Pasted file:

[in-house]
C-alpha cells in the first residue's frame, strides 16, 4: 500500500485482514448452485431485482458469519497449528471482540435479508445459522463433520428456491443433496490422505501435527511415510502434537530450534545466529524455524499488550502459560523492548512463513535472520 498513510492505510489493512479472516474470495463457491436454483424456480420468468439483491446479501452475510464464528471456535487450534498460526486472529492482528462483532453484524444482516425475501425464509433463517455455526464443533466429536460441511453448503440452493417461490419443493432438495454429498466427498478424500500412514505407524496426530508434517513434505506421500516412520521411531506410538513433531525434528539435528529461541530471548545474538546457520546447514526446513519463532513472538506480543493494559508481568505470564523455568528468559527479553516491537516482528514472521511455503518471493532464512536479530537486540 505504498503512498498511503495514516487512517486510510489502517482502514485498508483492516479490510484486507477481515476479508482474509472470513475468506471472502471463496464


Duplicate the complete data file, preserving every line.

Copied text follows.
[in-house]
C-alpha cells in the first residue's frame, strides 16, 4: 500500500485482514448452485431485482458469519497449528471482540435479508445459522463433520428456491443433496490422505501435527511415510502434537530450534545466529524455524499488550502459560523492548512463513535472520 498513510492505510489493512479472516474470495463457491436454483424456480420468468439483491446479501452475510464464528471456535487450534498460526486472529492482528462483532453484524444482516425475501425464509433463517455455526464443533466429536460441511453448503440452493417461490419443493432438495454429498466427498478424500500412514505407524496426530508434517513434505506421500516412520521411531506410538513433531525434528539435528529461541530471548545474538546457520546447514526446513519463532513472538506480543493494559508481568505470564523455568528468559527479553516491537516482528514472521511455503518471493532464512536479530537486540 505504498503512498498511503495514516487512517486510510489502517482502514485498508483492516479490510484486507477481515476479508482474509472470513475468506471472502471463496464